Starting a Washington Trail Journey Using Trailhead Direct
With no car and no way to reach trails, Trailhead Direct is a great option for new hikers to start their journey and for seasoned hikers to enjoy as well.
What's it like to use a bus to get to a hike? We sent our intern, Claudia Lopez, out to report back on the Trailhead Direct experience for a first-time user.
Since moving to Seattle after college, I imagined all of the hiking I could do in Washington’s wonderful wilderness.
What my daydreams neglected to account for was that I wouldn't have a car to get to trailheads. Fortunately, I found out about the Trailhead Direct shuttle. I gave it a try over the weekend—and can't wait to use it again. It was a great way to start out what I hope will be a long and exciting hiking journey across Washington's trails.
My adventure began at 10 a.m. by boarding a bus to the Mount Baker Transit Center with my hiking companion. The Transit Center is next door to the Link light rail station—so if you can get to the link—you can get to Trailhead Direct. By 11:11 a.m., we boarded the shuttle and were on our way to the Margaret’s Way trailhead.
The buses are small but clean, and all the drivers I encountered were friendly and helpful. There were only a few other riders aboard when I stepped on, and it was a scenic and peaceful journey with the fall colors outside my window.
We arrived at the Margaret’s Way trailhead just 30 minutes later, at 11:42 a.m. Right at the trailhead, you'll find a useful map at the trail kiosk to help you choose your own adventure almost immediately (though it's always a good idea to have a map with you before you head out).
We started our hike in dense fog—giving the trail around me a spooky, mysterious vibe perfect for the season. There was still plenty to see in terms of the numerous mushrooms lining the trails! Mycology enthusiasts will be pleased with the amazing array of mushrooms and polypores.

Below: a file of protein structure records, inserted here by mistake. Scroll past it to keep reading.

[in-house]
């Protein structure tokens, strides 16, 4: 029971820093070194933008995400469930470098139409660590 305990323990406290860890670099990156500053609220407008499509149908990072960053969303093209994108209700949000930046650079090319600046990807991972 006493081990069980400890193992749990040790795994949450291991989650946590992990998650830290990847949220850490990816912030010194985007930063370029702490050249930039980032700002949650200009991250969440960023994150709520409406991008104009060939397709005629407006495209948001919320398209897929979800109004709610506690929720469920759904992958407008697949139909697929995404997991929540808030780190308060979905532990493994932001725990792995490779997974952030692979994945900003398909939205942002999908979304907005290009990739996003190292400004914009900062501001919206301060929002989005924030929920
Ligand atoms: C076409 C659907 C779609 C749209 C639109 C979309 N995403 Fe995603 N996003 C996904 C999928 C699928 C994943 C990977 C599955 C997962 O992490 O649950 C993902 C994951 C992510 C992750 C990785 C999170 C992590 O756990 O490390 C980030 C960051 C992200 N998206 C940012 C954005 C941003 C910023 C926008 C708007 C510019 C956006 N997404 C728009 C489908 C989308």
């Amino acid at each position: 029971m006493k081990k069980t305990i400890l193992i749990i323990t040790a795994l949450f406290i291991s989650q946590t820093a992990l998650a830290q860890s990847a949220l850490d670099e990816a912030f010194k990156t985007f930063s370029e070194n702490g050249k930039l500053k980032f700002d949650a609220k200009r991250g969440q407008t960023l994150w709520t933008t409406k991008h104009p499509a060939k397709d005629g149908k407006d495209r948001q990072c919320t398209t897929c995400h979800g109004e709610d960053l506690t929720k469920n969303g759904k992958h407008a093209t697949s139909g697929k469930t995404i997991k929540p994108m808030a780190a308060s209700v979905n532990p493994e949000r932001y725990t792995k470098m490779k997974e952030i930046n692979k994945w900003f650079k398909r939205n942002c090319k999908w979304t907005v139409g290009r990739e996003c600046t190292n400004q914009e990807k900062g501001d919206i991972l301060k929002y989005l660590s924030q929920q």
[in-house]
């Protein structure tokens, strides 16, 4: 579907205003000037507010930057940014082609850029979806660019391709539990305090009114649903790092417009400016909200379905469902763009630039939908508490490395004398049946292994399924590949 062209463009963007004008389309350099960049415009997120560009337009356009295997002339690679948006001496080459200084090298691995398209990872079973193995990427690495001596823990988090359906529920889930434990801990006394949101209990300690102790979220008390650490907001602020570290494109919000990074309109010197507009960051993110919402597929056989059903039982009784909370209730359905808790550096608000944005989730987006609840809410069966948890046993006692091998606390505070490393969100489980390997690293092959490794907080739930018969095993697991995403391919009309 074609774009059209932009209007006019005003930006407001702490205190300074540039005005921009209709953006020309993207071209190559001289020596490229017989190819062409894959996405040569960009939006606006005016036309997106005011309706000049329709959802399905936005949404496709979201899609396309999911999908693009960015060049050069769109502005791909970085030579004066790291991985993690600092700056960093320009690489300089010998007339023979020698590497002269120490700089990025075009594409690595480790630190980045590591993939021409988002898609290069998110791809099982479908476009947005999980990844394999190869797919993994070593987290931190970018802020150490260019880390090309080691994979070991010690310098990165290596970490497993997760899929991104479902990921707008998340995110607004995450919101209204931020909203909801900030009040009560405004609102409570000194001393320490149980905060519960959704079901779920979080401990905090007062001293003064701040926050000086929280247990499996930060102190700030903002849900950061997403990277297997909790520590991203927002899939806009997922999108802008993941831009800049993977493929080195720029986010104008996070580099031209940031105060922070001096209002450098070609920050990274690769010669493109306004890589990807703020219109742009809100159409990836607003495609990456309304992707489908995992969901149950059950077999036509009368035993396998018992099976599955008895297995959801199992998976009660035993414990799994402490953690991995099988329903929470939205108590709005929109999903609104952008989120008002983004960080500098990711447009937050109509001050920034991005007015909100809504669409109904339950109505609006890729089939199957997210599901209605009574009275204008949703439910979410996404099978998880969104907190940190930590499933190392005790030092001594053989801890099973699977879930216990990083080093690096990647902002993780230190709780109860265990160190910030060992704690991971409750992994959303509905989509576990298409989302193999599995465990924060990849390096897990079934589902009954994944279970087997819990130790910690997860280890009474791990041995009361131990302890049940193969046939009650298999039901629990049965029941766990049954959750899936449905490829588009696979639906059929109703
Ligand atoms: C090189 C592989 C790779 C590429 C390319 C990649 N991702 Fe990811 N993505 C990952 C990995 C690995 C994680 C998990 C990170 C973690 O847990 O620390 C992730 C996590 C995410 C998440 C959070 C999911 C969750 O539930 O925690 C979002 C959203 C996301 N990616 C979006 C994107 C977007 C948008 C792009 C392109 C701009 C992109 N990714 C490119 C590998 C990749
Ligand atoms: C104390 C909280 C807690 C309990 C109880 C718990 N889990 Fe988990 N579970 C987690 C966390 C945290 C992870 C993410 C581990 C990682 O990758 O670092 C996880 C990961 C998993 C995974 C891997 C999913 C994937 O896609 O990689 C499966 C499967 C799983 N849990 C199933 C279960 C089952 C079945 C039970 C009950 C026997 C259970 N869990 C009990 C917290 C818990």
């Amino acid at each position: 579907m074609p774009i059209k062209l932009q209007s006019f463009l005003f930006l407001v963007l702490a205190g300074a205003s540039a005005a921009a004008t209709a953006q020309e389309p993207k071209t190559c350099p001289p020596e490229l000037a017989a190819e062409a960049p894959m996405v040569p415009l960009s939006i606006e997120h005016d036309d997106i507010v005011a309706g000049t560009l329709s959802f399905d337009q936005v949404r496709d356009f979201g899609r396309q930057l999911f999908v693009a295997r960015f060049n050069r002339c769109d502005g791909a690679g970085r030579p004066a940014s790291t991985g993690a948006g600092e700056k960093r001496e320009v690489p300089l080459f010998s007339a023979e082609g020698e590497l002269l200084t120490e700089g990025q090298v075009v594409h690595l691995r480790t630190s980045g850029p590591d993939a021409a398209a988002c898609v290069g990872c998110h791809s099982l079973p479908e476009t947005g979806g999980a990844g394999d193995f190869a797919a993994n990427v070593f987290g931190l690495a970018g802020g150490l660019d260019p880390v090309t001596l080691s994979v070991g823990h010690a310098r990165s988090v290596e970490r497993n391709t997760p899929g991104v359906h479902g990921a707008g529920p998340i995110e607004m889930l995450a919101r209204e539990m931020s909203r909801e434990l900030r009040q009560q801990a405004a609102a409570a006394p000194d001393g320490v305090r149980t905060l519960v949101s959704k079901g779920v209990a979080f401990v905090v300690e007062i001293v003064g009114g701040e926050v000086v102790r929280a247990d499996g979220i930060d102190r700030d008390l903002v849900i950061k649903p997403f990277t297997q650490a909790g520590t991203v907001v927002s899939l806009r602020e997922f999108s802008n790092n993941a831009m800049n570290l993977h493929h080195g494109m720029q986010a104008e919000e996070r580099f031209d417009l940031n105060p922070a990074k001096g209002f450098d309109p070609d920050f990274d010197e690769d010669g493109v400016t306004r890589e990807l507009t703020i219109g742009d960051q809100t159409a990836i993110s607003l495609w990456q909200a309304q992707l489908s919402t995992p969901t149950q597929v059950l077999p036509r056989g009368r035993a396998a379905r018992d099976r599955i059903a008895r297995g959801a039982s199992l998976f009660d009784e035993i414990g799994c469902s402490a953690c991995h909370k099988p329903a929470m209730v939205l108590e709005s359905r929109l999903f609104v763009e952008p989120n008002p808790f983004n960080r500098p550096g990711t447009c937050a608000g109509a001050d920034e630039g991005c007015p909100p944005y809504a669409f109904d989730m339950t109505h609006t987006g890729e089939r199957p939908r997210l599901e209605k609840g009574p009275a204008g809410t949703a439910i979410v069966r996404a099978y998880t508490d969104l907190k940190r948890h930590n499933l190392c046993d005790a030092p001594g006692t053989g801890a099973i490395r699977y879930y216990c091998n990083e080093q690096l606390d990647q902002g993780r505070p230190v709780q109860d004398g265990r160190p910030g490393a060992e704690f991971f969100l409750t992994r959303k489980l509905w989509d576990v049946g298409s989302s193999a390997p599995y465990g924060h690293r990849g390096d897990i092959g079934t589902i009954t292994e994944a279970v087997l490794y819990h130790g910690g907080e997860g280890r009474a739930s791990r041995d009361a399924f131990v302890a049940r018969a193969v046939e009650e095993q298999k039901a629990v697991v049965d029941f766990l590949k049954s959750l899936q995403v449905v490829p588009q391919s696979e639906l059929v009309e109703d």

The trail seemed fairly steep to me—since I haven't hiked in several months. But my hiking buddy, who does things like “exercise” and “bike to work” to stay healthy, would classify it as only moderate. After some huffing and puffing on my part, we made it to the Chybinski Loop Trail. The loop starts on a high point, so you will end the trail with an uphill climb no matter which way you go. Thanks to a lot of hard work from WTA volunteers, the trail, while steep and narrow, is still safe to climb down. The left side felt steeper and rockier than the right side—so I would recommend going down the left and coming up the right.
We found even more mushrooms along this trail. We saw banana slugs munching on a beautiful red specimen—but beware—while this variety may look like it would give you a power-up, is poisonous to humans.
We had a little difficulty navigating the trails at some unmarked intersections. At times, the trail signage didn't quite match up to what I had highlighted on the King County map in preparation for our hike.
Bringing a map is extremely helpful, especially if you are new to the area. Through some discussion, map rotation and a little google map double-checking, we were able to get back to the right path.
According to recent trip reports, Debbie’s View on the Chybinski Loop has some stellar scenery—but unfortunately, my legs had become too jellified at that point to take the brief scenic detour. We decided to finish our loop with the Bullitt Fireplace Trail.
The way back down Margaret’s Way was fun even with my jelly legs.
The fog lifted by around 1 p.m. so it felt like a whole new trail. I would encourage anyone doubtful of a foggy morning hike to give it a try at least once. Once your blood gets pumping, you'll warm right up and enjoy the eerie beauty of a misty morning and clear views on the way back down.
In total, it took a little more than 5 hours to hike the 7.5 mile loop. Along the way, we waved to passing hikers and saw plenty of adorable leashed dogs! Every hiker we passed was friendly and greeted us with a smile. Fellow hikers are a great way to gauge your progress on trail or even just to say a cheerful hello! While we saw hikers of various ages, I would keep a close eye on young children on this trail. The trail is well maintained, but it is narrow in places and stepping off trail could lead to a long and painful slide down.
We missed the 4:42 p.m. shuttle we had originally planned to take, but the next one was it was right on time at 5:12 p.m. The friendly driver waved us in to the nice and heated shuttle and a few more passengers joined us on the way back to Seattle. The bus driver made sure to wait for a bit at each stop to stay on schedule. We made it home happy and safe thanks to the shuttle.
Anyone who may be hesitant about using the service should definitely give it a go. It’s a great way to start the morning without having to worry about parking or driving directions, and a great way to rest your legs at the end of the day.